6. Section 3(3) of the COFEPOSA Act lays down that for purposes of Clause (5) of Article 22 of the Constitution, the communication to a person detained in pursuance of a detention order of the grounds on which the order has been made shall be made as soon as may be after the detention, but certainly not later than five days, and in exceptional circumstances and for reasons to be recorded in writing not later than 15 days from the date of detention, it is obvious that this provision has been made with a view to enable a detenu to make a representation against the detention and to oblige the detaining authority to consider and dispose of the same. Section 11 of the Act enables the State Government or th'e Central Government as the case may be to at any time, revoke Or modify a detention order made under the Act. The power so conferred upon the State Government or the Central Government can be exercised at any time either sun motu or at the instance of the detenu: The section, therefore, recognises a right in the detenu to move the State Government at any time and to request it to recall the order for his detention. It also obliges the State Government to consider such reauest. There is nothing in this section to indicate that once request of a detenu for the recall of the order has been rejected, he is debarred from making such a request again or if such request is made the State Government may not consider it. In the case of Raziya Umar Bakshi v. Union of India : 3SCR1398 the detenu impugned the validity of his continued detention under the provisiong of COFEPOSA Act on a number of grounds. One such ground was that although the detenu had made a specific prayer in his representation to the State Government that the representation should be forwarded to the Central Government for consideration Under Section 11 of the Act yet the detaining authority did not choose to forward the representation to the Central Government at all. This position was admitted and the defence taken was that as the detenu had himself sent a copy to the Central Government, the detaining authority did not think it necessary to forward the representation to the Central Government, The Supreme Court held that the defence was wholly unacceptable and observed that Section 11 of the Act conferred a constitutional right on the detenu to have his representation considered by the Central Government and that it should have been considered by the Central Government for whatever it was worth, Eventually it held that continued detention of the detenu was vitiated amongst other reasons for the aforementioned reason as well.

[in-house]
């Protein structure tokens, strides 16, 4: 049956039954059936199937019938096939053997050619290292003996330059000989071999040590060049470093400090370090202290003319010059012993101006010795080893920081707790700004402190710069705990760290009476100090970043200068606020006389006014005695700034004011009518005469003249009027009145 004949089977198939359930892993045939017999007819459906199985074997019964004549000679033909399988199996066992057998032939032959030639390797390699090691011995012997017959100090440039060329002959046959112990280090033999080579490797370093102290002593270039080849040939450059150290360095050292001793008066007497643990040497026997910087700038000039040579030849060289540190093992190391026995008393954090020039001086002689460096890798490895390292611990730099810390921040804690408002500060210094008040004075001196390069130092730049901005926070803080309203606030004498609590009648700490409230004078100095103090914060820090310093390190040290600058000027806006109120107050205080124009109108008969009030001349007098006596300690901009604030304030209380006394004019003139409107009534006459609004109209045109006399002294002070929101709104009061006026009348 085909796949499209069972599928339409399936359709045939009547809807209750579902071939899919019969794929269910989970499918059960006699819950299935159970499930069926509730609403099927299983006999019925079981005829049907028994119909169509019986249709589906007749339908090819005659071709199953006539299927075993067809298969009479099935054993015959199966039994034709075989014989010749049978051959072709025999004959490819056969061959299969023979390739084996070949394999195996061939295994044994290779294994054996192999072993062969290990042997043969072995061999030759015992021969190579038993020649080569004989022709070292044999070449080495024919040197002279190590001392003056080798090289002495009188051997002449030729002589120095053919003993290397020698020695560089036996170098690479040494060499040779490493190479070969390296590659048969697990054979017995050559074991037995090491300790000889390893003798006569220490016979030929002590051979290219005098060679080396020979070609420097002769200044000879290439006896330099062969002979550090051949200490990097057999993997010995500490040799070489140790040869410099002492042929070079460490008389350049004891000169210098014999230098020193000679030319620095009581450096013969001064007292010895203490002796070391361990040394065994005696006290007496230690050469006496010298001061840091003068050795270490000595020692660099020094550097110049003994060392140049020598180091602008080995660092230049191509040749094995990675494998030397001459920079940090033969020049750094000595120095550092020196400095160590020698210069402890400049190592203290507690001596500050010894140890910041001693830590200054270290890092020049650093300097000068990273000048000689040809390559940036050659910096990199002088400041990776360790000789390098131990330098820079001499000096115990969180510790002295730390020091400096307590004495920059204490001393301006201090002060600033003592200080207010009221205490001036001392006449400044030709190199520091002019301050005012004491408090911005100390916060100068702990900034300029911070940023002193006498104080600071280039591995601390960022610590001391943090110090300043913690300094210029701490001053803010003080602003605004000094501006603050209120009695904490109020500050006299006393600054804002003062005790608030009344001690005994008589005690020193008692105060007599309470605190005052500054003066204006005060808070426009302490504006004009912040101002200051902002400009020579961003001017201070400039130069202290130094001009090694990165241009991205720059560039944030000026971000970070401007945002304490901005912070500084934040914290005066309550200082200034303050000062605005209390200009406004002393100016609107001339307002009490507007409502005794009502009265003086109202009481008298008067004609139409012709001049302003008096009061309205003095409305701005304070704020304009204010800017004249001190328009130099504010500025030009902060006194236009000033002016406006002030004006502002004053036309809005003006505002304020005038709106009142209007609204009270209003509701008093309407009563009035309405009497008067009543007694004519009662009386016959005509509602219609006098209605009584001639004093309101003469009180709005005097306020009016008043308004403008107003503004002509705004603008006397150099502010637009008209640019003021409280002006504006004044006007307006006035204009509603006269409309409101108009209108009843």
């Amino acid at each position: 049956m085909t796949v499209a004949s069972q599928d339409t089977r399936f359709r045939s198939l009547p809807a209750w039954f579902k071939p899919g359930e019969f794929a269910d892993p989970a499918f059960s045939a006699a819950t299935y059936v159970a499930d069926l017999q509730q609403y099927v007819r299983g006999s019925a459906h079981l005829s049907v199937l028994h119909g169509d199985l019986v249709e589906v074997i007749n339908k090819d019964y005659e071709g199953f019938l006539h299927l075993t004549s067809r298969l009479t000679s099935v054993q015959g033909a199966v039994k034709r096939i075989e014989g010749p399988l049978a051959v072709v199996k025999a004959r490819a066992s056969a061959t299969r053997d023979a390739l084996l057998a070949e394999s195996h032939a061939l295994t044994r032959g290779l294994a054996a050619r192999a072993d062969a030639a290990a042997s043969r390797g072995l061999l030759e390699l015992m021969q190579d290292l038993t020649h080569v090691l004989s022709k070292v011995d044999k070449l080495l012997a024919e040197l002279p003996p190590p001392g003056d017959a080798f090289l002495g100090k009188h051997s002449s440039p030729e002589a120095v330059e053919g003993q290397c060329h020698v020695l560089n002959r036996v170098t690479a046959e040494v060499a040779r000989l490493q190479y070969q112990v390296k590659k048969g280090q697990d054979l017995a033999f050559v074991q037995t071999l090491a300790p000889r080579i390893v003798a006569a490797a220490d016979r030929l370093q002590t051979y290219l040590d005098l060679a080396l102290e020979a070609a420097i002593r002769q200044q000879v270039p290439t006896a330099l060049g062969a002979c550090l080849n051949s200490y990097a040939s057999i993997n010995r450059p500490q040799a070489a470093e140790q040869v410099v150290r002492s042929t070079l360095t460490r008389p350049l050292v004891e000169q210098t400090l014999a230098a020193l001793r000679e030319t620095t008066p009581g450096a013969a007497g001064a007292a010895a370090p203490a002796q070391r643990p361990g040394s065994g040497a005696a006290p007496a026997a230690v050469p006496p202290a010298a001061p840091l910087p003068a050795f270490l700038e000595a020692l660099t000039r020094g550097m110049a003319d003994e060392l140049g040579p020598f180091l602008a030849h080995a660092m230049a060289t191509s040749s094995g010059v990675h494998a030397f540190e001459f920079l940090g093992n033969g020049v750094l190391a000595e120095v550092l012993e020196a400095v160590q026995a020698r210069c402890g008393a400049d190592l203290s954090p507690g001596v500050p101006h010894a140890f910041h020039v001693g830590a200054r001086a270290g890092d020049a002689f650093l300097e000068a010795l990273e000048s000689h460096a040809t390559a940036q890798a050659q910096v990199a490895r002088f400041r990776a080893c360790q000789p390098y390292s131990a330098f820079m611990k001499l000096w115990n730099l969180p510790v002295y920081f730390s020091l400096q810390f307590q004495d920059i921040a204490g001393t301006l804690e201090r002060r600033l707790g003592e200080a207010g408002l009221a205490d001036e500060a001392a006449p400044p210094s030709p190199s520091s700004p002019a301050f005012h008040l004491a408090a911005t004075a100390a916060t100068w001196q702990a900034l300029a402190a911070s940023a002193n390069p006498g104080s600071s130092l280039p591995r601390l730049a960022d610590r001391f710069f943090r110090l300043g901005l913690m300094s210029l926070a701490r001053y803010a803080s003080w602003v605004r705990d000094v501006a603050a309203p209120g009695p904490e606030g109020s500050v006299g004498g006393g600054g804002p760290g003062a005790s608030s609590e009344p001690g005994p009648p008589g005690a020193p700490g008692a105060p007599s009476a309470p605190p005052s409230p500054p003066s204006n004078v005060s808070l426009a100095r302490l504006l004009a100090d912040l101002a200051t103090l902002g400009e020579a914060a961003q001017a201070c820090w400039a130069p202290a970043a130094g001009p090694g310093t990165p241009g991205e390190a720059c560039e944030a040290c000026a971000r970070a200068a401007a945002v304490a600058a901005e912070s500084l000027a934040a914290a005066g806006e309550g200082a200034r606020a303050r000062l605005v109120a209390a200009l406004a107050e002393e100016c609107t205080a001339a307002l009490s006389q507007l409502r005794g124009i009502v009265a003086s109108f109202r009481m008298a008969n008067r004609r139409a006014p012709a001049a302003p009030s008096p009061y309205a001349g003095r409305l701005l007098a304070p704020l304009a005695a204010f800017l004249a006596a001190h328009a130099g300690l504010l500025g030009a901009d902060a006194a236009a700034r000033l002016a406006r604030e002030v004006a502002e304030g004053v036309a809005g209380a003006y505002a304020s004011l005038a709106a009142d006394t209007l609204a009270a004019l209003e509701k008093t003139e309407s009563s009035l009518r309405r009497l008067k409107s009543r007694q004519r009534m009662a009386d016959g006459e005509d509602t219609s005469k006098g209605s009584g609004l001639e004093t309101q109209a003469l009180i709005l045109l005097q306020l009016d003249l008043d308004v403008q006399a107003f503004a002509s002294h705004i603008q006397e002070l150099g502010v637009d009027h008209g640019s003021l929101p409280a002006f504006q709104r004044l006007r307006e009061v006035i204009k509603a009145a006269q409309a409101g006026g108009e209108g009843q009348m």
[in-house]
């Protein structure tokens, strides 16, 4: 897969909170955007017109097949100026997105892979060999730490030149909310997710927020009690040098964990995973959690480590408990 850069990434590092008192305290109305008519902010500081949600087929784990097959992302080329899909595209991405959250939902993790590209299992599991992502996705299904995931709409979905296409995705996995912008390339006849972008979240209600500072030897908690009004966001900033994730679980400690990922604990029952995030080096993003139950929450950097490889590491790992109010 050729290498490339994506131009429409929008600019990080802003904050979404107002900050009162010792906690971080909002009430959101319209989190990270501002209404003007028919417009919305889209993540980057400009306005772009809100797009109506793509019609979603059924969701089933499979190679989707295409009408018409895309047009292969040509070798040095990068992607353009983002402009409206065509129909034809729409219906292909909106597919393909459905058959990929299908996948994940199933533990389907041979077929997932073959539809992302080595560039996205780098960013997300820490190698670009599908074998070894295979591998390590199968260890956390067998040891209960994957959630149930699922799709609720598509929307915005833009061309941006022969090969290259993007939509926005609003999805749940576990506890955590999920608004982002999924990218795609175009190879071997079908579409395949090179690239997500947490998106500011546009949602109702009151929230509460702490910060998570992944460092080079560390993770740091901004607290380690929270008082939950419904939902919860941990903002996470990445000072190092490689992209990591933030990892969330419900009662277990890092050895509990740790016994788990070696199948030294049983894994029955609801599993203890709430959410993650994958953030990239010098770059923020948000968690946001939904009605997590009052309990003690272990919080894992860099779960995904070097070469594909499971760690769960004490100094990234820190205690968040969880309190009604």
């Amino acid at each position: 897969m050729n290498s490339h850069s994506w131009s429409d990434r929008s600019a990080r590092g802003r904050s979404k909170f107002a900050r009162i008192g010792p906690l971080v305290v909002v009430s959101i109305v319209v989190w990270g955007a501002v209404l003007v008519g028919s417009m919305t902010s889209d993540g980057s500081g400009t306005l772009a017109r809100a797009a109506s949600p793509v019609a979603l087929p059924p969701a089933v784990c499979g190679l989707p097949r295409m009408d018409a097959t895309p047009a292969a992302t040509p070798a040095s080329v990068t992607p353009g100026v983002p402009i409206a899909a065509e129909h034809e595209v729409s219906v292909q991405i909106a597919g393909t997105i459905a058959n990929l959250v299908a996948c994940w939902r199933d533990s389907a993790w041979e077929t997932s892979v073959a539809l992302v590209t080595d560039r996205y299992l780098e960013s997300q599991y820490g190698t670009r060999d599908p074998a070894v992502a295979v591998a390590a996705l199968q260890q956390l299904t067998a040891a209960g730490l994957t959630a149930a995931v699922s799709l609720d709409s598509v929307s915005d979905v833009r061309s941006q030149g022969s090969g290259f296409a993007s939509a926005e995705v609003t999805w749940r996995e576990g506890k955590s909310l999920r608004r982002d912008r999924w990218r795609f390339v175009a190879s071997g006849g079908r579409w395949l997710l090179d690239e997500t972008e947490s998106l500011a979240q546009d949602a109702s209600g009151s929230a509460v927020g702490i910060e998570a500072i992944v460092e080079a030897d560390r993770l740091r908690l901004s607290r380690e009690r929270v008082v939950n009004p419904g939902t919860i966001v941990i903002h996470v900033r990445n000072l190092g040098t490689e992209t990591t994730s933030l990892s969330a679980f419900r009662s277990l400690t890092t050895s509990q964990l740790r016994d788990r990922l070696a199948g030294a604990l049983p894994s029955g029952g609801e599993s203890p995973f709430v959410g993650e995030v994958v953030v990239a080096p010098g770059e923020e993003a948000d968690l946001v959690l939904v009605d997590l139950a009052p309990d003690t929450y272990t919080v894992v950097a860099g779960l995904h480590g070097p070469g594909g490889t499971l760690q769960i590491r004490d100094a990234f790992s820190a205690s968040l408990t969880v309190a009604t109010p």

7. In the case of Tara Chand v. State oi Rajasthan : 1980CriLJ1015 learned Judges of the Supreme Court observed thus (at p. 1015 of Cri LJ):-
Section 11(l) of the COFEPOSA Act clearly enioines that the Central Government may revoke or modify an order passed by the State Government. Mr. Abdul Khadar fairly conceded that the Central Government had a discretion Under Section 11 of the COFEPOSA Act to revoke the order of retention. Thus when once a representation is made to the Central Government, it is duty bound to consider the same in order to exercise its discretion either in rejecting or accepting it. If there is inordinate delay in considering the representation that would clearly amount to violation of Article 22(5) so as to render the detention unconstitutional and void.
These observations of the Supreme Court clearly indicate that in its opinion consideration of a request Under Section 11 of the COFEPOSA Act made by a detenu to the detaining authority or its superior authority for revocation of a detention order is a constitutional imperative flowing from Art 22(5) of the Constitution and that such representation has to be dealt with exactly in the same manner in which the representation contemplated by the Article are expected to be dealt with. The effect of delay in con- sideration of such a representation would be just the same as the effect of delay in disposal of a representation contemplated by Section 3 of the Act.
8. Under Section 11 of the Act the nature of obligation of the State Government, in a case where the detention order has been passed by itself, is exactly the same as that of the Central Government. Accordingly, in view of the law laid down by the Supreme Court in aforementioned two cases, defect or infirmity in considering ihe second representation made by the petitioner would also have its repercussion on the validity of his detention.